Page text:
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julianneimseis

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I am at a newer medical school and there are currently no rules in place for our third year rotations. All students enter a lottery system and if you are "lucky" you have to move to another city. When I interviewed at other schools some had rules in place surrounding there lottery system for third year clinical rotations. The reason I am asking, I am trying to help form a standardized system at our school to help the future classes be a little less stressed and have our lottery go a lot smoother.

Does your school have rules in place?
If yes, what types of rules are in place?
 

mmmcdowe

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I am at a newer medical school and there are currently no rules in place for our third year rotations. All students enter a lottery system and if you are "lucky" you have to move to another city. When I interviewed at other schools some had rules in place surrounding there lottery system for third year clinical rotations. The reason I am asking, I am trying to help form a standardized system at our school to help the future classes be a little less stressed and have our lottery go a lot smoother.

Does your school have rules in place?
If yes, what types of rules are in place?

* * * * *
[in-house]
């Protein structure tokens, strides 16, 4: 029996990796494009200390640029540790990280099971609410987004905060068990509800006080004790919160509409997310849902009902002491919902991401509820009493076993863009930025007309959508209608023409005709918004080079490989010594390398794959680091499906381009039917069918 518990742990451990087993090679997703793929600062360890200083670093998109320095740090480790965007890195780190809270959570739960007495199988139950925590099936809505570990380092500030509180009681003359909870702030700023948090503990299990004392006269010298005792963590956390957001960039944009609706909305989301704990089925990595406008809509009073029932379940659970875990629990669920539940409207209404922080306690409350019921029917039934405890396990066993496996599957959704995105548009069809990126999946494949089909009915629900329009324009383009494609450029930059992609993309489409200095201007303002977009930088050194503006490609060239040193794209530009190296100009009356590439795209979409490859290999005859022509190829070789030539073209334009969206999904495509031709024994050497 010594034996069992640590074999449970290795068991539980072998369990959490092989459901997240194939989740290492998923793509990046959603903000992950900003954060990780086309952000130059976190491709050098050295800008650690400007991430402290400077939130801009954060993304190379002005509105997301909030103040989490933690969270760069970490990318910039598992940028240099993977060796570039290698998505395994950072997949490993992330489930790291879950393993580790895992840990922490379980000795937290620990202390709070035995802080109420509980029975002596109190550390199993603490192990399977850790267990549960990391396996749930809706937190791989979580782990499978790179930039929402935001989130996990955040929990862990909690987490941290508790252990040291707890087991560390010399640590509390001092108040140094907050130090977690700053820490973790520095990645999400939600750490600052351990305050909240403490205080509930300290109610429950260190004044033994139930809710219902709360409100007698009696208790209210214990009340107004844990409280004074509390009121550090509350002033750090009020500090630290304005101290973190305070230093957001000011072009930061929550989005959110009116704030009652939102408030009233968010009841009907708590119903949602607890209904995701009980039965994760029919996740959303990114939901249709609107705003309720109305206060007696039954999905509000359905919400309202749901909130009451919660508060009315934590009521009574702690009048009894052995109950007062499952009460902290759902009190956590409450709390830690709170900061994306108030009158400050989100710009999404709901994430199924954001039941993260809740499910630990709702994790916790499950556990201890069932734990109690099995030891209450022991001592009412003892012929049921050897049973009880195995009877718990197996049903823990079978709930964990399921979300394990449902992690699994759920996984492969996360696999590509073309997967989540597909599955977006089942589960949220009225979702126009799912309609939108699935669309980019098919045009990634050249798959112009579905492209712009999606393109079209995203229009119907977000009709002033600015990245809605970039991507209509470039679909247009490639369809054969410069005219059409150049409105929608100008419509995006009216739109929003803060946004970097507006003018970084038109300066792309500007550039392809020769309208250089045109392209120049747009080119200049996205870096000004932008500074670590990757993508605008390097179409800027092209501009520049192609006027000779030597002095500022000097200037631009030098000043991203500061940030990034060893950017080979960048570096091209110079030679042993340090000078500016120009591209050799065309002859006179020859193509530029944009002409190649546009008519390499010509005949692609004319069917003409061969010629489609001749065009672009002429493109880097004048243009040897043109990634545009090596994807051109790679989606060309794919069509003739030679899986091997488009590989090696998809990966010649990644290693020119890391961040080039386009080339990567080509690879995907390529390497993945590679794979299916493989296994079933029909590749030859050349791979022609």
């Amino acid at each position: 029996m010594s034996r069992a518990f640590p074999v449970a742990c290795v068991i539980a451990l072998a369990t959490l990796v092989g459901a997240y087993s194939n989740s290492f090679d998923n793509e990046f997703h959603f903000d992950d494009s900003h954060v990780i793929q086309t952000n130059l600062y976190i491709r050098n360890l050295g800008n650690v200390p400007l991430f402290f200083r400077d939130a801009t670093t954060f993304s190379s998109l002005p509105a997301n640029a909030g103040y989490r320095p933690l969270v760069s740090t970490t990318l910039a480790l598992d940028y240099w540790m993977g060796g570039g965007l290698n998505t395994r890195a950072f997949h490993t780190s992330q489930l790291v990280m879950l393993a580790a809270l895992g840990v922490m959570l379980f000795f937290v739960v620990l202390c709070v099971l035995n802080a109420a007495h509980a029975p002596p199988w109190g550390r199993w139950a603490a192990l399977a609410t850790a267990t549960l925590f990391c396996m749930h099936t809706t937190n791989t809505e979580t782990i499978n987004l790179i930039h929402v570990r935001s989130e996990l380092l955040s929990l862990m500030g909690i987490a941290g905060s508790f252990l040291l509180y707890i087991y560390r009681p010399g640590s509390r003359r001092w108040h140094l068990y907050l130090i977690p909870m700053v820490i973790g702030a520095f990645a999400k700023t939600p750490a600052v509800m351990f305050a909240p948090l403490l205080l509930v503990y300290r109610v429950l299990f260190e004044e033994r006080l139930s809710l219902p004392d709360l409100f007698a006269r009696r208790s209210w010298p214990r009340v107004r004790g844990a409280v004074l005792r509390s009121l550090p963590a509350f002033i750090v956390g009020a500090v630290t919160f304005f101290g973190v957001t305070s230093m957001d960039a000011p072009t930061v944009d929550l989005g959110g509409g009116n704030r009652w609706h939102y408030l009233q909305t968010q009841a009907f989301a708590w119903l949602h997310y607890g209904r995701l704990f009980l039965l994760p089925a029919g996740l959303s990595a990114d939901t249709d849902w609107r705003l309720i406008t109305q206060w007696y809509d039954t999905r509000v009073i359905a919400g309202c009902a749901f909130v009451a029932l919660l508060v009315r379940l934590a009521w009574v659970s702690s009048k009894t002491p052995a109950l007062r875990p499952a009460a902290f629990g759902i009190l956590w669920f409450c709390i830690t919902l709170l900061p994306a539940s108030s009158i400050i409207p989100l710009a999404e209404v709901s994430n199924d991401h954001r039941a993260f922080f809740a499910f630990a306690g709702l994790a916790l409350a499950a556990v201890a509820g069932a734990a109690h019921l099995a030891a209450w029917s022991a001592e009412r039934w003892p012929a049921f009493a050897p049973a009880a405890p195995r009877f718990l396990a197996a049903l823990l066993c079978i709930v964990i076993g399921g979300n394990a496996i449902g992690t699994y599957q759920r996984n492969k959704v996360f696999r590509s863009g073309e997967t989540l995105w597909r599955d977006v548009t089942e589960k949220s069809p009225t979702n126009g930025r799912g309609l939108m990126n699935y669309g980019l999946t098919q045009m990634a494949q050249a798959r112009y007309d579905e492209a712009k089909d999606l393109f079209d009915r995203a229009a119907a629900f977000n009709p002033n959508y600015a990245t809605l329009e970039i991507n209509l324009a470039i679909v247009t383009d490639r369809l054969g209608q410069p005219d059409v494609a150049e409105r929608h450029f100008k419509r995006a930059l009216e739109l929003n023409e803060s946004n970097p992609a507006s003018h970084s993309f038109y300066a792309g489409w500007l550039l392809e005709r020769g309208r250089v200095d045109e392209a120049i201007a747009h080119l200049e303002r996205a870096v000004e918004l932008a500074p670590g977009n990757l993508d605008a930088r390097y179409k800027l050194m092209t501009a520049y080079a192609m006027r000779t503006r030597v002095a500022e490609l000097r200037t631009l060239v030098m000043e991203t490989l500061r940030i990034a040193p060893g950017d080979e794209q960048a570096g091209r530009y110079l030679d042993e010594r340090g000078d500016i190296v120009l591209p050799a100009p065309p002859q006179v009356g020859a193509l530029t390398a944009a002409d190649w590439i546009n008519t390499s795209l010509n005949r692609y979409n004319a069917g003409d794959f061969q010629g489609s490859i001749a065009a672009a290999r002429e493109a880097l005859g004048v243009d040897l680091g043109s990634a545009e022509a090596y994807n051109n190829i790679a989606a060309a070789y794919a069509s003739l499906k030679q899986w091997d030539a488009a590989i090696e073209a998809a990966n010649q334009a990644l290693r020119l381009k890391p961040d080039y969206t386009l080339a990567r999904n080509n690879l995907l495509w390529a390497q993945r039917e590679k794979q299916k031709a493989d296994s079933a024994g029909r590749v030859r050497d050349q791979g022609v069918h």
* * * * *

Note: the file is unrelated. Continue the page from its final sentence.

We had 10 different orders that we could choose from, and the lottery was just used to see who got to pick their order first. Most people got their top choice and everyone got their top 3. As far as rotating off campus, the rule was that you wouldn't have to do more than 2, and if you had significant circumstances they wouldn't make you rotate elsewhere (i.e. children).
 

gudog

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We had 10 different orders that we could choose from, and the lottery was just used to see who got to pick their order first. Most people got their top choice and everyone got their top 3. As far as rotating off campus, the rule was that you wouldn't have to do more than 2, and if you had significant circumstances they wouldn't make you rotate elsewhere (i.e. children).

We had a similar lottery, but we all chipped one dollar into a pot, and the person who's name got drawn last (meaning he had no choice but took what was left) won the money
 
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Bacchus

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We had a similar lottery, but we all chipped one dollar into a pot, and the person who's name got drawn last (meaning he had no choice but took what was left) won the money
This sounds like PCOM. My class didn't do this and I think we set an unfortunate precedent, haha.
 

Bacchus

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I am at a newer medical school and there are currently no rules in place for our third year rotations. All students enter a lottery system and if you are "lucky" you have to move to another city. When I interviewed at other schools some had rules in place surrounding there lottery system for third year clinical rotations. The reason I am asking, I am trying to help form a standardized system at our school to help the future classes be a little less stressed and have our lottery go a lot smoother.

Does your school have rules in place?
If yes, what types of rules are in place?
PCOM has 12 groups that rotate which specialty they are on. Within those groups there are 20-21 people. There is a matrix/point system used to determine in the group who goes to which site.
 

justdoit31